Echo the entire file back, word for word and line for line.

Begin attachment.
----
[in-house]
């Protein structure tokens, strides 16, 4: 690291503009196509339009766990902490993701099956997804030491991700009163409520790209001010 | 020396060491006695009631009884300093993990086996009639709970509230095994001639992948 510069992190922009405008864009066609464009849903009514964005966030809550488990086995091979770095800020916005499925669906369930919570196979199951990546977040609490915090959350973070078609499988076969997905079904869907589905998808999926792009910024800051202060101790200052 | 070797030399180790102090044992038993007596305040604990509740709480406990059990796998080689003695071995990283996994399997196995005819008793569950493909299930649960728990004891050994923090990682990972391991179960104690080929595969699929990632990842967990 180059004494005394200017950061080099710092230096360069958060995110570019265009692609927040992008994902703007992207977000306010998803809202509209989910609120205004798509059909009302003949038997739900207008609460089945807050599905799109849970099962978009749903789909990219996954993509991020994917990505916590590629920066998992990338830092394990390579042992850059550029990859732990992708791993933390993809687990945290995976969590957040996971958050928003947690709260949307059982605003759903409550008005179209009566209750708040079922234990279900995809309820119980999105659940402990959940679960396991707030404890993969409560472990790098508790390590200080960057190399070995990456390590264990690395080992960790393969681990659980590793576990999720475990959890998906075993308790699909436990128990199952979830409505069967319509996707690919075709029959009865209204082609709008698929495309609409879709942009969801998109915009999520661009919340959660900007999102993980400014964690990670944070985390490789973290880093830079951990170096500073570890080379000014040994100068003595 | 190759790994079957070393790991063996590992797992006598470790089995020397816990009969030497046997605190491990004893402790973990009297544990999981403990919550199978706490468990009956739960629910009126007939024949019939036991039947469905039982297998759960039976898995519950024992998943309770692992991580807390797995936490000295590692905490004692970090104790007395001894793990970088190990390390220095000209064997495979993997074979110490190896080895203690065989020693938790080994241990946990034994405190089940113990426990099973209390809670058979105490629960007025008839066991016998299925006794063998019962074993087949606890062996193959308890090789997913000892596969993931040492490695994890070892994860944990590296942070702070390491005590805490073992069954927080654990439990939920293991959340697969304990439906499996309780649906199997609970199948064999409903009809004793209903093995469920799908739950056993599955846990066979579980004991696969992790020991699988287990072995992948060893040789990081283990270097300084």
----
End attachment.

[in-house]
């Protein structure tokens, strides 16, 4: 690291503009196509339009766990902490993701099956997804030491991700009163409520790209001010 | 020396060491006695009631009884300093993990086996009639709970509230095994001639992948 510069992190922009405008864009066609464009849903009514964005966030809550488990086995091979770095800020916005499925669906369930919570196979199951990546977040609490915090959350973070078609499988076969997905079904869907589905998808999926792009910024800051202060101790200052 | 070797030399180790102090044992038993007596305040604990509740709480406990059990796998080689003695071995990283996994399997196995005819008793569950493909299930649960728990004891050994923090990682990972391991179960104690080929595969699929990632990842967990 180059004494005394200017950061080099710092230096360069958060995110570019265009692609927040992008994902703007992207977000306010998803809202509209989910609120205004798509059909009302003949038997739900207008609460089945807050599905799109849970099962978009749903789909990219996954993509991020994917990505916590590629920066998992990338830092394990390579042992850059550029990859732990992708791993933390993809687990945290995976969590957040996971958050928003947690709260949307059982605003759903409550008005179209009566209750708040079922234990279900995809309820119980999105659940402990959940679960396991707030404890993969409560472990790098508790390590200080960057190399070995990456390590264990690395080992960790393969681990659980590793576990999720475990959890998906075993308790699909436990128990199952979830409505069967319509996707690919075709029959009865209204082609709008698929495309609409879709942009969801998109915009999520661009919340959660900007999102993980400014964690990670944070985390490789973290880093830079951990170096500073570890080379000014040994100068003595 | 190759790994079957070393790991063996590992797992006598470790089995020397816990009969030497046997605190491990004893402790973990009297544990999981403990919550199978706490468990009956739960629910009126007939024949019939036991039947469905039982297998759960039976898995519950024992998943309770692992991580807390797995936490000295590692905490004692970090104790007395001894793990970088190990390390220095000209064997495979993997074979110490190896080895203690065989020693938790080994241990946990034994405190089940113990426990099973209390809670058979105490629960007025008839066991016998299925006794063998019962074993087949606890062996193959308890090789997913000892596969993931040492490695994890070892994860944990590296942070702070390491005590805490073992069954927080654990439990939920293991959340697969304990439906499996309780649906199997609970199948064999409903009809004793209903093995469920799908739950056993599955846990066979579980004991696969992790020991699988287990072995992948060893040789990081283990270097300084």